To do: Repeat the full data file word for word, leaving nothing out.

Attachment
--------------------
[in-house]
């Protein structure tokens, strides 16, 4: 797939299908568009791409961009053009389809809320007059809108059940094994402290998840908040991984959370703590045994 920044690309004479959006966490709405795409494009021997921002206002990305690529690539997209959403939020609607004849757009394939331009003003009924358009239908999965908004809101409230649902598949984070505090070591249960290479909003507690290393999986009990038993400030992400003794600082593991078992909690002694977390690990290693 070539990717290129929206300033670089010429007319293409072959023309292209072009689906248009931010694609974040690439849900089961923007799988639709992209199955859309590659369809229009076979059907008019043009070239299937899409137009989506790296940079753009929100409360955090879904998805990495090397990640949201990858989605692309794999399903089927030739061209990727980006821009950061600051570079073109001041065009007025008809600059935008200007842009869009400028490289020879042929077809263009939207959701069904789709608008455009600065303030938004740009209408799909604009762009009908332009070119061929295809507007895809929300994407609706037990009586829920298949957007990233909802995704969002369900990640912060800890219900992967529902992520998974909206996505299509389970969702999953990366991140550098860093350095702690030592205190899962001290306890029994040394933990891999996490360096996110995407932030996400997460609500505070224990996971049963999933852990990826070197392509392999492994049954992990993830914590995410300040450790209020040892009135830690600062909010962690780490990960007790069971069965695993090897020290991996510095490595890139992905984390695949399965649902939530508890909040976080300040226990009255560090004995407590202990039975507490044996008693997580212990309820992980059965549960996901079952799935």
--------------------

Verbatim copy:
[in-house]
């Protein structure tokens, strides 16, 4: 797939299908568009791409961009053009389809809320007059809108059940094994402290998840908040991984959370703590045994 920044690309004479959006966490709405795409494009021997921002206002990305690529690539997209959403939020609607004849757009394939331009003003009924358009239908999965908004809101409230649902598949984070505090070591249960290479909003507690290393999986009990038993400030992400003794600082593991078992909690002694977390690990290693 070539990717290129929206300033670089010429007319293409072959023309292209072009689906248009931010694609974040690439849900089961923007799988639709992209199955859309590659369809229009076979059907008019043009070239299937899409137009989506790296940079753009929100409360955090879904998805990495090397990640949201990858989605692309794999399903089927030739061209990727980006821009950061600051570079073109001041065009007025008809600059935008200007842009869009400028490289020879042929077809263009939207959701069904789709608008455009600065303030938004740009209408799909604009762009009908332009070119061929295809507007895809929300994407609706037990009586829920298949957007990233909802995704969002369900990640912060800890219900992967529902992520998974909206996505299509389970969702999953990366991140550098860093350095702690030592205190899962001290306890029994040394933990891999996490360096996110995407932030996400997460609500505070224990996971049963999933852990990826070197392509392999492994049954992990993830914590995410300040450790209020040892009135830690600062909010962690780490990960007790069971069965695993090897020290991996510095490595890139992905984390695949399965649902939530508890909040976080300040226990009255560090004995407590202990039975507490044996008693997580212990309820992980059965549960996901079952799935």